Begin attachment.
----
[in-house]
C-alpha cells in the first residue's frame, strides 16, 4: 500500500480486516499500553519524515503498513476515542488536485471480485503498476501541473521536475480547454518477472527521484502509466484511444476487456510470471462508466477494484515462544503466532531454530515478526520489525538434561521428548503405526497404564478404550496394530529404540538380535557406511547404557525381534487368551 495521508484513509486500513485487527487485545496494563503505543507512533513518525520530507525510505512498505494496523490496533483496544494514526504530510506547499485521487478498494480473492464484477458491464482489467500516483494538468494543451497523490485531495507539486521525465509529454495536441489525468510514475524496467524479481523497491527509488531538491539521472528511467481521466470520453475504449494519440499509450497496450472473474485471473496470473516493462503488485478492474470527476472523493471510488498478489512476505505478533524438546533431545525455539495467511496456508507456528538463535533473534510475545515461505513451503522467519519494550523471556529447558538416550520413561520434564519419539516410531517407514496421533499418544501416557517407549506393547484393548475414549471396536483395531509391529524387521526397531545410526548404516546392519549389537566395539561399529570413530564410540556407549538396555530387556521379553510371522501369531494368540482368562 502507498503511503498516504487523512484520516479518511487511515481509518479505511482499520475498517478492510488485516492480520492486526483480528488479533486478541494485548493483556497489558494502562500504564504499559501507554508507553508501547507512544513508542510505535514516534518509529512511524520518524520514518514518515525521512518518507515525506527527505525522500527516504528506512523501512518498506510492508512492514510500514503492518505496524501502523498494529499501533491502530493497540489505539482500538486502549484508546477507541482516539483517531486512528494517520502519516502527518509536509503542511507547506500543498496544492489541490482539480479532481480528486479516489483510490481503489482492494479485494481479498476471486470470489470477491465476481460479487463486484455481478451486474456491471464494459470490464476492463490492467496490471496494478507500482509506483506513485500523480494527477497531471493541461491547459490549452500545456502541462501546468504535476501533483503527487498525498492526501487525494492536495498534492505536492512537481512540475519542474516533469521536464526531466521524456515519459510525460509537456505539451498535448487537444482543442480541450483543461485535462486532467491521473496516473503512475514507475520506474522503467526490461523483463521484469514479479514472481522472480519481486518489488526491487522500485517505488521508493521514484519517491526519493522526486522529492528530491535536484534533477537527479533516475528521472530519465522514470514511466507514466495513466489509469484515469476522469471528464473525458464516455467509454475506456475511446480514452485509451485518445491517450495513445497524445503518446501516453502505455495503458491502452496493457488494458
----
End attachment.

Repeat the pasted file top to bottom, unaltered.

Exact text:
[in-house]
C-alpha cells in the first residue's frame, strides 16, 4: 500500500480486516499500553519524515503498513476515542488536485471480485503498476501541473521536475480547454518477472527521484502509466484511444476487456510470471462508466477494484515462544503466532531454530515478526520489525538434561521428548503405526497404564478404550496394530529404540538380535557406511547404557525381534487368551 495521508484513509486500513485487527487485545496494563503505543507512533513518525520530507525510505512498505494496523490496533483496544494514526504530510506547499485521487478498494480473492464484477458491464482489467500516483494538468494543451497523490485531495507539486521525465509529454495536441489525468510514475524496467524479481523497491527509488531538491539521472528511467481521466470520453475504449494519440499509450497496450472473474485471473496470473516493462503488485478492474470527476472523493471510488498478489512476505505478533524438546533431545525455539495467511496456508507456528538463535533473534510475545515461505513451503522467519519494550523471556529447558538416550520413561520434564519419539516410531517407514496421533499418544501416557517407549506393547484393548475414549471396536483395531509391529524387521526397531545410526548404516546392519549389537566395539561399529570413530564410540556407549538396555530387556521379553510371522501369531494368540482368562 502507498503511503498516504487523512484520516479518511487511515481509518479505511482499520475498517478492510488485516492480520492486526483480528488479533486478541494485548493483556497489558494502562500504564504499559501507554508507553508501547507512544513508542510505535514516534518509529512511524520518524520514518514518515525521512518518507515525506527527505525522500527516504528506512523501512518498506510492508512492514510500514503492518505496524501502523498494529499501533491502530493497540489505539482500538486502549484508546477507541482516539483517531486512528494517520502519516502527518509536509503542511507547506500543498496544492489541490482539480479532481480528486479516489483510490481503489482492494479485494481479498476471486470470489470477491465476481460479487463486484455481478451486474456491471464494459470490464476492463490492467496490471496494478507500482509506483506513485500523480494527477497531471493541461491547459490549452500545456502541462501546468504535476501533483503527487498525498492526501487525494492536495498534492505536492512537481512540475519542474516533469521536464526531466521524456515519459510525460509537456505539451498535448487537444482543442480541450483543461485535462486532467491521473496516473503512475514507475520506474522503467526490461523483463521484469514479479514472481522472480519481486518489488526491487522500485517505488521508493521514484519517491526519493522526486522529492528530491535536484534533477537527479533516475528521472530519465522514470514511466507514466495513466489509469484515469476522469471528464473525458464516455467509454475506456475511446480514452485509451485518445491517450495513445497524445503518446501516453502505455495503458491502452496493457488494458